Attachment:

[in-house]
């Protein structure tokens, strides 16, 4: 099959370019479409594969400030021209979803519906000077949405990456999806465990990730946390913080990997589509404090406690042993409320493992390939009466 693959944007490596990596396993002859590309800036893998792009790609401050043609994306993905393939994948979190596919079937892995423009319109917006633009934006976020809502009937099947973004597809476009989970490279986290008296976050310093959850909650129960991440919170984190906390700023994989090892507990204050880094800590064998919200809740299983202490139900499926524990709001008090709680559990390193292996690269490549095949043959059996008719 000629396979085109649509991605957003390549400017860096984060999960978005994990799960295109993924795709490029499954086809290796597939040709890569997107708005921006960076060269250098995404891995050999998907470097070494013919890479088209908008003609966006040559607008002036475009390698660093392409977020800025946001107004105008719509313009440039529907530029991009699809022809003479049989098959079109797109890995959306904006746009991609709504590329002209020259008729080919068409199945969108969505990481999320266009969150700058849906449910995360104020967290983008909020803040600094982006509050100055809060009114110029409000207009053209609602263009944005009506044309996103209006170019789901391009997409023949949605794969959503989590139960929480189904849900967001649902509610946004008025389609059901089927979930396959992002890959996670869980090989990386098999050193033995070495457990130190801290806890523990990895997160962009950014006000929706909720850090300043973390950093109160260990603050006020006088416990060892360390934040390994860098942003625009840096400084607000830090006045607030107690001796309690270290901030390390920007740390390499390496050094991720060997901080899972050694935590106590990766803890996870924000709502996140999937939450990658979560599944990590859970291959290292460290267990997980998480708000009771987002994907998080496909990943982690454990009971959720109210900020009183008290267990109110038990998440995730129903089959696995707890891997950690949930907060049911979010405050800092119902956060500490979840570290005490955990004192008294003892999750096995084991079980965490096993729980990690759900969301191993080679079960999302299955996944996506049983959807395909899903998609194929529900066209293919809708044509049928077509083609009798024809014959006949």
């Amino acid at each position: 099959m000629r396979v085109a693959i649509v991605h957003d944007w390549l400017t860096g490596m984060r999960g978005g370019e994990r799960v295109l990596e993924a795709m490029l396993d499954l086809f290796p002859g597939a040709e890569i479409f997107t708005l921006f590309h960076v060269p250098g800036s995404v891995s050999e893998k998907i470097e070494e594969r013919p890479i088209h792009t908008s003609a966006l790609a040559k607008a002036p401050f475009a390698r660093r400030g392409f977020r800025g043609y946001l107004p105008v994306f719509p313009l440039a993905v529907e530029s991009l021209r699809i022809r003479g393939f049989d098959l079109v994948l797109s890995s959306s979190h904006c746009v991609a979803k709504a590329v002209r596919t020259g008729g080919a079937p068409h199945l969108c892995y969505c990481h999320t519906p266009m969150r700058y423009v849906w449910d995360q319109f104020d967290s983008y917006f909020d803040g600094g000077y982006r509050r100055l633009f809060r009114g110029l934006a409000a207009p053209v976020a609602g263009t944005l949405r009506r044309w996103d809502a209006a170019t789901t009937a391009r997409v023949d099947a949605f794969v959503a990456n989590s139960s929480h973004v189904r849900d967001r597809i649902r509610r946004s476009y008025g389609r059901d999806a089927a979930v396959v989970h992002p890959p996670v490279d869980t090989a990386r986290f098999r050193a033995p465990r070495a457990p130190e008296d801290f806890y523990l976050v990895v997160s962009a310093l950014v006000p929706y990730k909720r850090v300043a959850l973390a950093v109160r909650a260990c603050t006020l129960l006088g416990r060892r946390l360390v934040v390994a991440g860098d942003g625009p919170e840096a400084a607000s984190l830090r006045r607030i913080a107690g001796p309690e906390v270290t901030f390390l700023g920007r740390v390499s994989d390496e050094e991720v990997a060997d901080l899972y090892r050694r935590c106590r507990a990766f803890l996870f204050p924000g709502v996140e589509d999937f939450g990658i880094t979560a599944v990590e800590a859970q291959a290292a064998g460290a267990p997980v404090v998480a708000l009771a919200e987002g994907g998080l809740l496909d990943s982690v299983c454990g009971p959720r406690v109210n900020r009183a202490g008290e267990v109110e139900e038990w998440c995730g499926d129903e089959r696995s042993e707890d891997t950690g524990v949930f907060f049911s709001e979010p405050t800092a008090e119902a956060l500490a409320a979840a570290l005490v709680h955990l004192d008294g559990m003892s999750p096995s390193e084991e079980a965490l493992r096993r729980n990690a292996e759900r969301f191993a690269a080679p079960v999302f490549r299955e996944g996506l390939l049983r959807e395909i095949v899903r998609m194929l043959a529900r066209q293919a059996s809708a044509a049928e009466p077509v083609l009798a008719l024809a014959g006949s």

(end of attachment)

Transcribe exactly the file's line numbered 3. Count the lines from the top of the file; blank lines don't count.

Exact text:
């Amino acid at each position: 099959m000629r396979v085109a693959i649509v991605h957003d944007w390549l400017t860096g490596m984060r999960g978005g370019e994990r799960v295109l990596e993924a795709m490029l396993d499954l086809f290796p002859g597939a040709e890569i479409f997107t708005l921006f590309h960076v060269p250098g800036s995404v891995s050999e893998k998907i470097e070494e594969r013919p890479i088209h792009t908008s003609a966006l790609a040559k607008a002036p401050f475009a390698r660093r400030g392409f977020r800025g043609y946001l107004p105008v994306f719509p313009l440039a993905v529907e530029s991009l021209r699809i022809r003479g393939f049989d098959l079109v994948l797109s890995s959306s979190h904006c746009v991609a979803k709504a590329v002209r596919t020259g008729g080919a079937p068409h199945l969108c892995y969505c990481h999320t519906p266009m969150r700058y423009v849906w449910d995360q319109f104020d967290s983008y917006f909020d803040g600094g000077y982006r509050r100055l633009f809060r009114g110029l934006a409000a207009p053209v976020a609602g263009t944005l949405r009506r044309w996103d809502a209006a170019t789901t009937a391009r997409v023949d099947a949605f794969v959503a990456n989590s139960s929480h973004v189904r849900d967001r597809i649902r509610r946004s476009y008025g389609r059901d999806a089927a979930v396959v989970h992002p890959p996670v490279d869980t090989a990386r986290f098999r050193a033995p465990r070495a457990p130190e008296d801290f806890y523990l976050v990895v997160s962009a310093l950014v006000p929706y990730k909720r850090v300043a959850l973390a950093v109160r909650a260990c603050t006020l129960l006088g416990r060892r946390l360390v934040v390994a991440g860098d942003g625009p919170e840096a400084a607000s984190l830090r006045r607030i913080a107690g001796p309690e906390v270290t901030f390390l700023g920007r740390v390499s994989d390496e050094e991720v990997a060997d901080l899972y090892r050694r935590c106590r507990a990766f803890l996870f204050p924000g709502v996140e589509d999937f939450g990658i880094t979560a599944v990590e800590a859970q291959a290292a064998g460290a267990p997980v404090v998480a708000l009771a919200e987002g994907g998080l809740l496909d990943s982690v299983c454990g009971p959720r406690v109210n900020r009183a202490g008290e267990v109110e139900e038990w998440c995730g499926d129903e089959r696995s042993e707890d891997t950690g524990v949930f907060f049911s709001e979010p405050t800092a008090e119902a956060l500490a409320a979840a570290l005490v709680h955990l004192d008294g559990m003892s999750p096995s390193e084991e079980a965490l493992r096993r729980n990690a292996e759900r969301f191993a690269a080679p079960v999302f490549r299955e996944g996506l390939l049983r959807e395909i095949v899903r998609m194929l043959a529900r066209q293919a059996s809708a044509a049928e009466p077509v083609l009798a008719l024809a014959g006949s």